My sisters Prom dress in 1986.
  5. And, I do sew for others, and because of that, it really is hard to focus the kind of attention to tailoring menswear, when your brain is being pulled from one project to another in short order.  I just don’t know how “short order” cooks do it.
  6. Of course I had to take interim breaks from the “work” sewing along the way and make a few quick things for myself.  This Watson Bra set (not blogged yet)…,

    A cardigan (which I hate), some StyleArc Cassie pants, and of course I had to finish my StyleArc Amber top for a party.  Oh, yeah my shrug tutorial.  I did a whole lot of other stuff, but you don’t want to read about all of it, do you?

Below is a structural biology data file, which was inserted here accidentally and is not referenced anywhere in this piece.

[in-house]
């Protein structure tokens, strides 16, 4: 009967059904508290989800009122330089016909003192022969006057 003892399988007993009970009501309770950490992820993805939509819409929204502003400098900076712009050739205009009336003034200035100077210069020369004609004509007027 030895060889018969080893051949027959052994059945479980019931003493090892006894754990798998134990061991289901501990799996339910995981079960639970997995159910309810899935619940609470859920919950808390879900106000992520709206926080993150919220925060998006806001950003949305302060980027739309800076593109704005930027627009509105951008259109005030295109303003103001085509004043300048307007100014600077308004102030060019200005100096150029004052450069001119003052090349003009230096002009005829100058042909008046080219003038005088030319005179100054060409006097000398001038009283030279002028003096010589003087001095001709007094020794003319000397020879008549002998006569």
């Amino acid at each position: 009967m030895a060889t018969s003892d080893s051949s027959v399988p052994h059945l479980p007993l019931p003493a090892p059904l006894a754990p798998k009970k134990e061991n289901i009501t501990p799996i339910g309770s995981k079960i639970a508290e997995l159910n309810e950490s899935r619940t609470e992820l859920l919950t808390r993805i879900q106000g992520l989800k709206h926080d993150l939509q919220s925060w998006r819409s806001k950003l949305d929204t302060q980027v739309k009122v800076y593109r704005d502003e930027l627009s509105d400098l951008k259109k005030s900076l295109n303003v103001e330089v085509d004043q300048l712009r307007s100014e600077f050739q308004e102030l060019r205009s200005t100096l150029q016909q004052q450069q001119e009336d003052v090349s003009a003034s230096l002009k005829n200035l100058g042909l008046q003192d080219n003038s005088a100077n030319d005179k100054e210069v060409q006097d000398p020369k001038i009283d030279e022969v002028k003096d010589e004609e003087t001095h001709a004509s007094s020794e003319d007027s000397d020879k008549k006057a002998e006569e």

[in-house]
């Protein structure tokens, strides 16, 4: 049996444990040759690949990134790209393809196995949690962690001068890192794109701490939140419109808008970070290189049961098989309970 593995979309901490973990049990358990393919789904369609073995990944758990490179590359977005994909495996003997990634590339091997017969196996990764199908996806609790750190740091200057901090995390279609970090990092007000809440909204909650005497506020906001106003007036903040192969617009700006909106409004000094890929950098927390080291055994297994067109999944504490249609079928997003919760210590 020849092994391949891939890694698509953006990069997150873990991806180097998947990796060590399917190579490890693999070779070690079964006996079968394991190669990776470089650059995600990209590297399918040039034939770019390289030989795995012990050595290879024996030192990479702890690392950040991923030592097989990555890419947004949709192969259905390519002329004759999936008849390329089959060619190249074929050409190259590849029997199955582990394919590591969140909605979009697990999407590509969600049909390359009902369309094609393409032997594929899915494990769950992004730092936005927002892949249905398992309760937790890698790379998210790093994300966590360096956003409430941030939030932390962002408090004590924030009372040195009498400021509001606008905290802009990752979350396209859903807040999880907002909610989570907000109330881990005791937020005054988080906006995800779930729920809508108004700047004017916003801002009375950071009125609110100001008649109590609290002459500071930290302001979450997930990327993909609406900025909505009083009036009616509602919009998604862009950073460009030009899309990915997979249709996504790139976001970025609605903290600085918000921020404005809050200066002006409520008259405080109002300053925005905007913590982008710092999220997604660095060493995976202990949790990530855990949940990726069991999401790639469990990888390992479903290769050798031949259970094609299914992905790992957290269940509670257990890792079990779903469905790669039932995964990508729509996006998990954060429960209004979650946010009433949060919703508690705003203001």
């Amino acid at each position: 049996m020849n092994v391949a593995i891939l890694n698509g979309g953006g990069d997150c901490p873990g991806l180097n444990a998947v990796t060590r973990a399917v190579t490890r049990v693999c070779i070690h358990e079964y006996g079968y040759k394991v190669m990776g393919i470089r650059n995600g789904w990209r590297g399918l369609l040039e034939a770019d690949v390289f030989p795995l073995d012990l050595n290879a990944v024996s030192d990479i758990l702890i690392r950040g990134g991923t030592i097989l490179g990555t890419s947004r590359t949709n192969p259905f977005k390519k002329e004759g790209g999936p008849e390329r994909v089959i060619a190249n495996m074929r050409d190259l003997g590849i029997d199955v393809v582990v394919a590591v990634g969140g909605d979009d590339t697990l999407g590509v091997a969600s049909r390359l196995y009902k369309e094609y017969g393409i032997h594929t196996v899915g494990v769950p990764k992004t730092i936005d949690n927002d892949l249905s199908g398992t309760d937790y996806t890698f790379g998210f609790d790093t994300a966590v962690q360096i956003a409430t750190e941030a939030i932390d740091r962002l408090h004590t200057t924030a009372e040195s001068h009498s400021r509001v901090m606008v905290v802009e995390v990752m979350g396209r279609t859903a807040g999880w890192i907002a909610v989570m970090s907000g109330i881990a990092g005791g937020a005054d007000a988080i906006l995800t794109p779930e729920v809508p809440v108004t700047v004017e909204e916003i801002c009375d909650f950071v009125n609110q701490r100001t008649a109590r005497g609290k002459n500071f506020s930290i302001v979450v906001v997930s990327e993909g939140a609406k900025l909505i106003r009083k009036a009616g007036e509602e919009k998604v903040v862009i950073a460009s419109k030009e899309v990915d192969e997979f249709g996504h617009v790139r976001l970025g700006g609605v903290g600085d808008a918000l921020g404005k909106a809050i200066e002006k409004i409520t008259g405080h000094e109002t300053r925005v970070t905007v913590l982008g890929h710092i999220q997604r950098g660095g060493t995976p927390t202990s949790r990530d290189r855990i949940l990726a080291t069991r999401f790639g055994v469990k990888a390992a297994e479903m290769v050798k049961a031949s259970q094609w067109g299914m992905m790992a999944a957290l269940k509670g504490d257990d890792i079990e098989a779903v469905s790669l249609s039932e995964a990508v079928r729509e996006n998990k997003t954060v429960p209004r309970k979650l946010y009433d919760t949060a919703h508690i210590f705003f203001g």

7. These StyleArc pants are a blog post all to themselves!!!  They wore me completely out!!! I hate bengaline fabric y’all!!!
He really is happy in this picture.  He tries not to smile whenever I come around with my camera.
Moving forward, these are the things still remaining before I can get this fine wearable to my baby boy.

To Do List:

  • Shaping and pad stitching of the lapel, roll line and front, (est. 3-4 hours if I’m lucky)
  • install inside breast pocket (est. 1-2hours, if I’m not distracted.)
  • Collars and buttonholes (est time:  “I DON’T KNOW!”)
  • Set-in sleeves of body and lining (est. 1-2 hours)
  • Shoulder pads (1 hour maybe)
  • Sew in the lining and hem- by hand!  (est. time: 1-2 hours because my hand hurts when I do hand stitching, so I have to take lots of breaks.)
  • I guess he will get the pants in January, or in time for Easter.  LOL.
Did I say this young man is really patient with me!!  I LOVE this BOY of mine.